Grain Producers SA that it has received reports “from across the state of illegal activity of trespassing by jumping fences and heading up driveways to take photos in canola crops and it’s just not on”.
“By all means, safely take a photo of the stunning canola crop from the roadside but let your mobile phone do the work through zooming rather than jumping the fence to get closer,” GPSA CEO Brad Perry said, adding that such incidents risked personal injury or a “biosecurity incident”.
“While the yellow of the canola in spring makes for a great photo opportunity, GPSA encourages you to take the snap outside the fence and not within the crop,” he said.
“Every year tourists get out and about in our regions to admire the sights and the flowering canola crops are part of that but by standing in the crop, people could be unknowingly spreading weed seeds and soil material that may contain a fungal disease.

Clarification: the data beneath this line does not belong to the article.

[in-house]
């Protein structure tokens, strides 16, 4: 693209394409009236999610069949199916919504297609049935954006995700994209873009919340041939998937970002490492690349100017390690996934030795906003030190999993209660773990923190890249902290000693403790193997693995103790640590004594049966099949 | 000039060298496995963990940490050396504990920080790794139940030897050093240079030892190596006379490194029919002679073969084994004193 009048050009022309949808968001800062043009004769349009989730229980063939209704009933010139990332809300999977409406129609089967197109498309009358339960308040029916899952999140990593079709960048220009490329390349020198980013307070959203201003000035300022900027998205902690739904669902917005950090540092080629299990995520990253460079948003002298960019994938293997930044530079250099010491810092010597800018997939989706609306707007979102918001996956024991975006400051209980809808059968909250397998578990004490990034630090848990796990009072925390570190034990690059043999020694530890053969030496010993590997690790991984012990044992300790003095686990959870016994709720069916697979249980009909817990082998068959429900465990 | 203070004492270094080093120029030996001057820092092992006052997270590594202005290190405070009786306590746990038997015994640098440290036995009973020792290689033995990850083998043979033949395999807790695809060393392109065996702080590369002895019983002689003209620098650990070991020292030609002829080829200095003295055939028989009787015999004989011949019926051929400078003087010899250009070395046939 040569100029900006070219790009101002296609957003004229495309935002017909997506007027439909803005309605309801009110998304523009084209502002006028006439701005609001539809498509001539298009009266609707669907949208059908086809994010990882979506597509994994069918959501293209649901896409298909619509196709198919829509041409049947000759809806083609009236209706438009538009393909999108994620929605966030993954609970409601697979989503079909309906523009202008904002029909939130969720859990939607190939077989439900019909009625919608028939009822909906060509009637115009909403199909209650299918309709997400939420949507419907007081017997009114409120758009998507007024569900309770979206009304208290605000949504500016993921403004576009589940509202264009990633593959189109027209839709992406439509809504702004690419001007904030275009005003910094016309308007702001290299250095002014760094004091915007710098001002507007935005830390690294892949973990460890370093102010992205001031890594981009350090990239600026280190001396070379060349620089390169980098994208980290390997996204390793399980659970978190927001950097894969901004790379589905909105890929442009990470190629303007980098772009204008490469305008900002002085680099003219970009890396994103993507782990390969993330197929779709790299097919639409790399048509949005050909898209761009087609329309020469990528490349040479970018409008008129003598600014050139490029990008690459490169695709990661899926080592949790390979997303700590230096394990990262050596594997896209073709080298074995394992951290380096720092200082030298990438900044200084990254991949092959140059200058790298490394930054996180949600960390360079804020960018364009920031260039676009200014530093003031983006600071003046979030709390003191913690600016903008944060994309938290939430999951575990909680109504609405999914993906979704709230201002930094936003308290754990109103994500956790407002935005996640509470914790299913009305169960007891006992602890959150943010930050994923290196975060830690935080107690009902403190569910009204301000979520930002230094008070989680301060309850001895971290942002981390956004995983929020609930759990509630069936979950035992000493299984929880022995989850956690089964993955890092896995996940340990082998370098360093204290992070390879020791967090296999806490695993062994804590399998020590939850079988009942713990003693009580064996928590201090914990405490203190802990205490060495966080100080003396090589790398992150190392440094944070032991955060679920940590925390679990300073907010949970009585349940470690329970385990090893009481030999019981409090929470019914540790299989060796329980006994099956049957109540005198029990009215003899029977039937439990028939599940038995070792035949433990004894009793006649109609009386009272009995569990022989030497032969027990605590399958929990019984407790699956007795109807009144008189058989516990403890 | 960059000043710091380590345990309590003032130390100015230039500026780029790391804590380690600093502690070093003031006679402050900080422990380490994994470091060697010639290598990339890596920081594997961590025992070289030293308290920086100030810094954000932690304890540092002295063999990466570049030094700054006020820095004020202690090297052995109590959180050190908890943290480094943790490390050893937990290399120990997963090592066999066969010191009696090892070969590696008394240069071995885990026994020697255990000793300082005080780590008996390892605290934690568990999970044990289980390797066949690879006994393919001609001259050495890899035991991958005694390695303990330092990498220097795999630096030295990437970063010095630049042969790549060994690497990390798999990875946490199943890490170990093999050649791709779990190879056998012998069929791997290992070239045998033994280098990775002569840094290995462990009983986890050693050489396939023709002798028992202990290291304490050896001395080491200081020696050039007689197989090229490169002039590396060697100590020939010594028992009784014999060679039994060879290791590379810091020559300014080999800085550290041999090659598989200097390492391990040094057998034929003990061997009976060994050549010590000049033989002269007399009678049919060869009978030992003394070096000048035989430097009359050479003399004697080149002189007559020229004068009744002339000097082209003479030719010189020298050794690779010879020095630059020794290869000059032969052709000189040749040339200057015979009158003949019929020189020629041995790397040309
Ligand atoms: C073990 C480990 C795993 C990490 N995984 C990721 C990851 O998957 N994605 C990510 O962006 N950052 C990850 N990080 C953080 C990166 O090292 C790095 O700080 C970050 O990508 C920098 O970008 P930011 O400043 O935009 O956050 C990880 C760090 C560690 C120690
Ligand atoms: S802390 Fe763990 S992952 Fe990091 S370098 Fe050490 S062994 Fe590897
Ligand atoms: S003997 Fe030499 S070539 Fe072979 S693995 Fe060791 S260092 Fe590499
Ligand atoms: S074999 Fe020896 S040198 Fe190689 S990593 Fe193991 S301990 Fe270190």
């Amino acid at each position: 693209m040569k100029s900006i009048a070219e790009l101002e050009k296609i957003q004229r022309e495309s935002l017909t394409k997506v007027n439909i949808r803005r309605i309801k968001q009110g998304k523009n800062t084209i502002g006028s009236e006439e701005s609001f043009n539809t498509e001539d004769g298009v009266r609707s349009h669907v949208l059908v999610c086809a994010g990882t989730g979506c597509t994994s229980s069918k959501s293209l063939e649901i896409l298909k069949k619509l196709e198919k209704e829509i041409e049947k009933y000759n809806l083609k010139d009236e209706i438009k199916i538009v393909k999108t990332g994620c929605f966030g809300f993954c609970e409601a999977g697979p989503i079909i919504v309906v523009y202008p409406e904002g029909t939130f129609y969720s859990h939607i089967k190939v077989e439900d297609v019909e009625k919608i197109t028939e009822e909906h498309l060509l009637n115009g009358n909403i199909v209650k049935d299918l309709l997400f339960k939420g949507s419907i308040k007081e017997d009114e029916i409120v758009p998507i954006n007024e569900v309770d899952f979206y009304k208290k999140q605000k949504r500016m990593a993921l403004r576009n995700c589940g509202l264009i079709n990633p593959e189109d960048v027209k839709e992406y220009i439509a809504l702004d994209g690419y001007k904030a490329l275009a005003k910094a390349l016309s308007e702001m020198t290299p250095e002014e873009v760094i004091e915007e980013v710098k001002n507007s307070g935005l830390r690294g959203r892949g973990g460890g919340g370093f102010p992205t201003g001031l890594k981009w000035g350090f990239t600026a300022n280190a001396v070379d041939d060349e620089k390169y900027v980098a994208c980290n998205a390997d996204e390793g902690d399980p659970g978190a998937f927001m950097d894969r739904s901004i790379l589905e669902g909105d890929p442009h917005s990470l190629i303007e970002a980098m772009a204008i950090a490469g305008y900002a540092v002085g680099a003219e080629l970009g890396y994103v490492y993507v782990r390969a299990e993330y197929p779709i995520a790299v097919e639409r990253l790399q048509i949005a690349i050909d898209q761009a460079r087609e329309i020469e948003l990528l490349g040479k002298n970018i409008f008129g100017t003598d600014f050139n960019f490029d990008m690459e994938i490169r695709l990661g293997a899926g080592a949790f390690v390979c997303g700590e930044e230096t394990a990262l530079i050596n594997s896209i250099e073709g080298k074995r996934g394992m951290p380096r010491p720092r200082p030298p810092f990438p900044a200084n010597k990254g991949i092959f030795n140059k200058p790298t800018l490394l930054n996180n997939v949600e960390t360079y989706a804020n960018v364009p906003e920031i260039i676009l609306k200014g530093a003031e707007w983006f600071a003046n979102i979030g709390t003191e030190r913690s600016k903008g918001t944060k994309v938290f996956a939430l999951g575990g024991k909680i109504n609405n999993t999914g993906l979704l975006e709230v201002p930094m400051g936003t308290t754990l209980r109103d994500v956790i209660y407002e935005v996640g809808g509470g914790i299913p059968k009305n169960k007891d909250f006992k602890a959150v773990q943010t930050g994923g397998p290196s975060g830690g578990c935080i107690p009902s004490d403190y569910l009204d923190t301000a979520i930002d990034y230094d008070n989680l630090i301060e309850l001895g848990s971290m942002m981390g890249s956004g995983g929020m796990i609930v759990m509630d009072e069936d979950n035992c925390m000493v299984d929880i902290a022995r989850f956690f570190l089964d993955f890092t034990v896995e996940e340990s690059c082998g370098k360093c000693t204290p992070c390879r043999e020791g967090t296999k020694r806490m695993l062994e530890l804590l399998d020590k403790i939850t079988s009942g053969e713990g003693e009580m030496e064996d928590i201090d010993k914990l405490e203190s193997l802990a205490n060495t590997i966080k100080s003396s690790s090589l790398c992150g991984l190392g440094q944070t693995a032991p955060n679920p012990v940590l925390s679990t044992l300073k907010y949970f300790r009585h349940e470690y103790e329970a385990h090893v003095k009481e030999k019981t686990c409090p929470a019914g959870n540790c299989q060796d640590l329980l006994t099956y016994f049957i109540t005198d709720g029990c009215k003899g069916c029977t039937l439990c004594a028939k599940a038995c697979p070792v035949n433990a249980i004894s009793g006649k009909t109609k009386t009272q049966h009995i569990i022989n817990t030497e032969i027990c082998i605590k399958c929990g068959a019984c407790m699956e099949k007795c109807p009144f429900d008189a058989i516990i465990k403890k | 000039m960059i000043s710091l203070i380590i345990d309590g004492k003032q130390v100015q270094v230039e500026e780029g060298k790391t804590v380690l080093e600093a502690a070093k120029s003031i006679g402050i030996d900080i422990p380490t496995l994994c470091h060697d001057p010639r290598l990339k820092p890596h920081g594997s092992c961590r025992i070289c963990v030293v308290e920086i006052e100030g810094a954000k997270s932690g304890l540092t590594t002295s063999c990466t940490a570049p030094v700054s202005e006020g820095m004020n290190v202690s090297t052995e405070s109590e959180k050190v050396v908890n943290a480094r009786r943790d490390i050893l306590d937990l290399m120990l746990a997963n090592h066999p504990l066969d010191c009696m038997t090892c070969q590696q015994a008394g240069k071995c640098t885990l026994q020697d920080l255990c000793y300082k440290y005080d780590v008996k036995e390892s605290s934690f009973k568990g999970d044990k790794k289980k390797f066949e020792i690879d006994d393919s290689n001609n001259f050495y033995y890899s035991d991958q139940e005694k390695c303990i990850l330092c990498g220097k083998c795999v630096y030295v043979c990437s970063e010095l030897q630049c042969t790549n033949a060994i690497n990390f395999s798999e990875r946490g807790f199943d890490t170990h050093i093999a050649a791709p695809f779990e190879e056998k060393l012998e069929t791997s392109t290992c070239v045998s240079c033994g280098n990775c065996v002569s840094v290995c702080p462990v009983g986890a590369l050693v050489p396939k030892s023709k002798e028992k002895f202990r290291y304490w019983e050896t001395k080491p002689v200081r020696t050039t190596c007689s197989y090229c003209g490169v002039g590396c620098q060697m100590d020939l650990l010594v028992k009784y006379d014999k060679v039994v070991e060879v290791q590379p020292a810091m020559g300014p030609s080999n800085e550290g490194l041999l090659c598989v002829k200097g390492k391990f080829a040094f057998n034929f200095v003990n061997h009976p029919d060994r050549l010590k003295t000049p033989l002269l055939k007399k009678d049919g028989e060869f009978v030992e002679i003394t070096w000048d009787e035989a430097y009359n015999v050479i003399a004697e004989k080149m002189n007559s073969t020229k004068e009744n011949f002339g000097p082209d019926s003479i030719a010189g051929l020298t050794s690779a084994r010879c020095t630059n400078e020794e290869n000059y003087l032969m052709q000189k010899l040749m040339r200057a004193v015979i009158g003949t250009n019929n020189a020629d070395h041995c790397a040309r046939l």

“Biosecurity is everyone’s responsibility and by someone unsupervised entering a property to take a photo, they could be transferring pests, weeds or diseases from farm to farm. The last thing we want to see is a grain producers’ livelihood ruined or a member of the public injure or entangle themselves by climbing a fence for a photo opportunity.
The Department of Primary Industries and Regions estimates that 266,100 hectares of canola has been planted in 2023/24, significantly above the five-year average of 222,100 hectares.
The Mid and Upper North and South East regions are the prime canola sites, according to PIRSA’s Crop and Pasture Report.
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